The Fantastic Idea has taken up residence in your head. You've named and outfitted your main characters (MCs). Their conversastions interrupt your meetings, television shows, and (unfortunately) conferences with your kids' teachers.
Mr. What's-His-Name's struggle with addiction and difficulty falling in love is completely understandable to you, and you are sure that Miss-Whosit is the only one who can help him out of it. And such a story can only take place in the quaint and unique town of Something-Ville.
If the townspeople are starting to distract your daily life, it's time to get them on paper. For many writers, the first time sitting down at that blank computer is the hardest moment of their project. After all, the story is safe at home in your brain; once you release it to the world, it gets dangerous. It can take on a life of its own, not to mention monopolize your spare time.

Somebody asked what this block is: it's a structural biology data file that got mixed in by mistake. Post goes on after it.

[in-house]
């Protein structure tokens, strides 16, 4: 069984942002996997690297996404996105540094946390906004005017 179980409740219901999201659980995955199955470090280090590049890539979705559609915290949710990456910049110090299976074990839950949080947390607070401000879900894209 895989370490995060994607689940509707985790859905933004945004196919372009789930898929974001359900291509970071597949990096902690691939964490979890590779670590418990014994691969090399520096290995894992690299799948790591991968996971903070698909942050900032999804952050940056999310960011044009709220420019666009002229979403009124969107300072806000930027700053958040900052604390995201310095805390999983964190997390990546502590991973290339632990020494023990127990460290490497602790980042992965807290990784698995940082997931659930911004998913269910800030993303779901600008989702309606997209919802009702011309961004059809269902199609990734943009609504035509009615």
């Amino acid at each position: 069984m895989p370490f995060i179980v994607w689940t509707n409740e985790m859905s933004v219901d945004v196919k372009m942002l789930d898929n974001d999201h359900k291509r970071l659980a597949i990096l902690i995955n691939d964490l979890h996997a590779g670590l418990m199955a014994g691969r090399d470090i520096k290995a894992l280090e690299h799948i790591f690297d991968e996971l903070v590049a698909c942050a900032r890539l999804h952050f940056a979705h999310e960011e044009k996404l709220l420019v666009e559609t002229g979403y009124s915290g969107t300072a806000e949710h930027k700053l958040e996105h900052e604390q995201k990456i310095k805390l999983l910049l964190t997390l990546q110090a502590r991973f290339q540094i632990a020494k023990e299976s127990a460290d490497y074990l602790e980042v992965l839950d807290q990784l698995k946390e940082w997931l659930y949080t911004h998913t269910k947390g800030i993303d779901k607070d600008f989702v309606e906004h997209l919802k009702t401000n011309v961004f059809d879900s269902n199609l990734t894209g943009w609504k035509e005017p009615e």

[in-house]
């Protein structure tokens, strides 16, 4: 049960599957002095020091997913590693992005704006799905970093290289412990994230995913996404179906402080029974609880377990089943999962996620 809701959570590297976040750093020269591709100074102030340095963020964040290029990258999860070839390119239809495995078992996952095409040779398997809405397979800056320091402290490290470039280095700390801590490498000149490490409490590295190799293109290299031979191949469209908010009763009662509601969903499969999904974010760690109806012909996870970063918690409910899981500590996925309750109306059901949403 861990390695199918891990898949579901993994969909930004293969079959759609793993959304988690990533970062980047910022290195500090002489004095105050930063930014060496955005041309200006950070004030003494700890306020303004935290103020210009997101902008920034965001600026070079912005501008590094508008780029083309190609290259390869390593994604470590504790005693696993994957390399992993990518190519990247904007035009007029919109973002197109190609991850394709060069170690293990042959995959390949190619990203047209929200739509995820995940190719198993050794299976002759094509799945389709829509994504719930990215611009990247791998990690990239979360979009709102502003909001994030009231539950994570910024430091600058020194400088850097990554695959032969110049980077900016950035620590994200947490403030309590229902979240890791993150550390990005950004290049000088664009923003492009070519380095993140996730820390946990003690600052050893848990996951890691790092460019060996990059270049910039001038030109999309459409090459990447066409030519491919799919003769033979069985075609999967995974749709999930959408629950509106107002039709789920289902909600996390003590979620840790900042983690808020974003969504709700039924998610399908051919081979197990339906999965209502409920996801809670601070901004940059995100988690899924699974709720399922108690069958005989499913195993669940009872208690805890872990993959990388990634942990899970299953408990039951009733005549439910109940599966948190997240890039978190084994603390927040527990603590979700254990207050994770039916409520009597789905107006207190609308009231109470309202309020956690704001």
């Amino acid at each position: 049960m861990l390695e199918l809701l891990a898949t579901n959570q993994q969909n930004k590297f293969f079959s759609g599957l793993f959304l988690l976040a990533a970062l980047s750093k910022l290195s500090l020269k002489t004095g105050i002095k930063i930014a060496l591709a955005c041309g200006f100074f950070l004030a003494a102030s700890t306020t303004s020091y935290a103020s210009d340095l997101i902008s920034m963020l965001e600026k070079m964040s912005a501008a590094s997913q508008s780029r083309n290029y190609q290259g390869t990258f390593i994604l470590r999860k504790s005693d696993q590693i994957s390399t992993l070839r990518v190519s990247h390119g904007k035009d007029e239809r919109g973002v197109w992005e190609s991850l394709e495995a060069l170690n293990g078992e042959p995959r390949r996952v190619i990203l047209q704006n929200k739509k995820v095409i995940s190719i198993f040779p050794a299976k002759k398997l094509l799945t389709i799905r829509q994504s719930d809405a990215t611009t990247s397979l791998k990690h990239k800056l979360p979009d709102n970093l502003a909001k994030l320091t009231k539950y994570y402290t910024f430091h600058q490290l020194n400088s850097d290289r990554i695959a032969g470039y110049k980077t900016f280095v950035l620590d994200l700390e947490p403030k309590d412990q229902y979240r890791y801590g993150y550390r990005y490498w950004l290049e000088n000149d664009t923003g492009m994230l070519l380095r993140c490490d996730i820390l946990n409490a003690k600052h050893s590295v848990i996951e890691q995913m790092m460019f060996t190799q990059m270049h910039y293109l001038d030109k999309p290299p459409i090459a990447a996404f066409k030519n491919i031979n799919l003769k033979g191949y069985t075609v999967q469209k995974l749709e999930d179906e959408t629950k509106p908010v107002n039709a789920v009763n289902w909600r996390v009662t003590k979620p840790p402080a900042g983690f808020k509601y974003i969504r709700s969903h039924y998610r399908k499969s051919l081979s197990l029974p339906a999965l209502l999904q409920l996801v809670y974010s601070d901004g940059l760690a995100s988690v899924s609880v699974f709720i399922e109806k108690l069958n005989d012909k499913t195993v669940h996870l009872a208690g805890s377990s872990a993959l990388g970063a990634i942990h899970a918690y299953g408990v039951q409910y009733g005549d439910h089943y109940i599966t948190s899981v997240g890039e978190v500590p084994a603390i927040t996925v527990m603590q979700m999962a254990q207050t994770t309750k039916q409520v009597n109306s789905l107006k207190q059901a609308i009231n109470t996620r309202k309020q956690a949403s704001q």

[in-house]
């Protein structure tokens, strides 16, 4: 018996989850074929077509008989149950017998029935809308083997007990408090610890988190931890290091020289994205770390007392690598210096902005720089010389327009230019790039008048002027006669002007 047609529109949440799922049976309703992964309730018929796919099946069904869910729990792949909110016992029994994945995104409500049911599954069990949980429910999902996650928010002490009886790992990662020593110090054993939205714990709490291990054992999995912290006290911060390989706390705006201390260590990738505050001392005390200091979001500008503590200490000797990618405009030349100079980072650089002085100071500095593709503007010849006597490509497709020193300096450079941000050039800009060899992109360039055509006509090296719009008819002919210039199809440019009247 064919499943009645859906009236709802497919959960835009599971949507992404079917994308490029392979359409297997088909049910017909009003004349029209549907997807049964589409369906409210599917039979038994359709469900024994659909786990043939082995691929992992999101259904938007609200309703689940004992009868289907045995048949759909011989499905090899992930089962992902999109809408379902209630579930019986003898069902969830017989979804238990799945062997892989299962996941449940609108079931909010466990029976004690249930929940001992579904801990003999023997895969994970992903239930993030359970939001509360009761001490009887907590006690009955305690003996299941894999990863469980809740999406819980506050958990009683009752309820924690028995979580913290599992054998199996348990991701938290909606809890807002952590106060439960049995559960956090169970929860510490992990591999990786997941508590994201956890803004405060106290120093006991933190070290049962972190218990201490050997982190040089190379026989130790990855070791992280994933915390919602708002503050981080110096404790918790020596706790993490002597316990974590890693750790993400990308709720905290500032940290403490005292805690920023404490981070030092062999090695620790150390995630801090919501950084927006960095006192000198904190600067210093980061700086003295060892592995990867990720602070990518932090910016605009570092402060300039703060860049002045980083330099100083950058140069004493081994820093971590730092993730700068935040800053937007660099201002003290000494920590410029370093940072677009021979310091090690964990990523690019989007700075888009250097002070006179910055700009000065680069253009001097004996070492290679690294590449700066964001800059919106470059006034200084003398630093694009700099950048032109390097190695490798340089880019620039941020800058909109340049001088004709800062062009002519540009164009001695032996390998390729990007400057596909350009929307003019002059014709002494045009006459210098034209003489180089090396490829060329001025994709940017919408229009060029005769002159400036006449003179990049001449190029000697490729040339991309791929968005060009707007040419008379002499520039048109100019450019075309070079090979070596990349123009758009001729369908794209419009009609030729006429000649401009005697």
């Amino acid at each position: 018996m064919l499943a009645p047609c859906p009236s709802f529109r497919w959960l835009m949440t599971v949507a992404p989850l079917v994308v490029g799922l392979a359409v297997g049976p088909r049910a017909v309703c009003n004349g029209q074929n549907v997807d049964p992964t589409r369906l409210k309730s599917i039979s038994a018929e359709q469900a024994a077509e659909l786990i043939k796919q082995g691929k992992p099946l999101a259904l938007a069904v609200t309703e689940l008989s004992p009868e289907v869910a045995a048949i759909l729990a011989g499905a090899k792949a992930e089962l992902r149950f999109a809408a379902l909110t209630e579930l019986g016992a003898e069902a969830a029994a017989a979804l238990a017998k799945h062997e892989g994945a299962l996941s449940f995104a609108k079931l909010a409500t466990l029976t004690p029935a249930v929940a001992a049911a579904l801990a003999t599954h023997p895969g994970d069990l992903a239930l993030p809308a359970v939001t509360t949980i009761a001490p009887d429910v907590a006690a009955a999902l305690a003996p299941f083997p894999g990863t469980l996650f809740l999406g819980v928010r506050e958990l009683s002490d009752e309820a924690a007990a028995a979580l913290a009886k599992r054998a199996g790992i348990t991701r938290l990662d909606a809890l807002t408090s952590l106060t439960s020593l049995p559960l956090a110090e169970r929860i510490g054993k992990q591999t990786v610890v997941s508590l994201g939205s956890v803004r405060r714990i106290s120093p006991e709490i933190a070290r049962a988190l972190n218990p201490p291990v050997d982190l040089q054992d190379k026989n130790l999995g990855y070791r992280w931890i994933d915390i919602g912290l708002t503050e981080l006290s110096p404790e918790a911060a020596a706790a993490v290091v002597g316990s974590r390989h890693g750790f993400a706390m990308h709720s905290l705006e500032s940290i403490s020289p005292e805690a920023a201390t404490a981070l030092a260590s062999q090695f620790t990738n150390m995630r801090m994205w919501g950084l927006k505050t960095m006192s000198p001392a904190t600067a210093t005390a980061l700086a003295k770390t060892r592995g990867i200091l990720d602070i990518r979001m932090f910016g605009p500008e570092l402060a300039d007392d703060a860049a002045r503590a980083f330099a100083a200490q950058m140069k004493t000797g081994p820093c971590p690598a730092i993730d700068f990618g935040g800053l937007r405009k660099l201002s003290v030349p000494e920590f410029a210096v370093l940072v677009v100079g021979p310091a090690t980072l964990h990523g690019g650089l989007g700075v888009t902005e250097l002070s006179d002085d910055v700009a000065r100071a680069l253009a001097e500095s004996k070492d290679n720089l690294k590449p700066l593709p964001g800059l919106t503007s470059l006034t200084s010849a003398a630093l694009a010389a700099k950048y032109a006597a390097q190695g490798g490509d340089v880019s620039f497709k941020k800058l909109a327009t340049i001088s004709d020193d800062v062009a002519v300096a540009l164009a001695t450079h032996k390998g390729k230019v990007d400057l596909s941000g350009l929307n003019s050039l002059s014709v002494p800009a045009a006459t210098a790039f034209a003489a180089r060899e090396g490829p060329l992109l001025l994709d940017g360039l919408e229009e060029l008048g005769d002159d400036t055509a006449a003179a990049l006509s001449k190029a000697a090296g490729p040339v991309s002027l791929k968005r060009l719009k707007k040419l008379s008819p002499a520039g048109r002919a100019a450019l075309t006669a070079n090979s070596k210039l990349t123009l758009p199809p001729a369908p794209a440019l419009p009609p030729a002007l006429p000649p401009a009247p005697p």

But that's when it gets fun...
In On Writing, Stephen King says you should write first for yourself. Your story will begin to breathe if you don’t agonize over your word choice at first. Don’t smother it with worries about syntax just yet. Instead, sit down and start spitting your plot out onto your blank paper – you will revise it about a hundred times before it’s finished. Don't fret if it feels forced at first; the more time you spend in the story, with the characters, the process will feel more natural.
And finally, be glad you're not scratching this on parchment with a quill pen like Jane Austen. You at least have a Delete button.
Next post: how to find time to write in your busy schedule.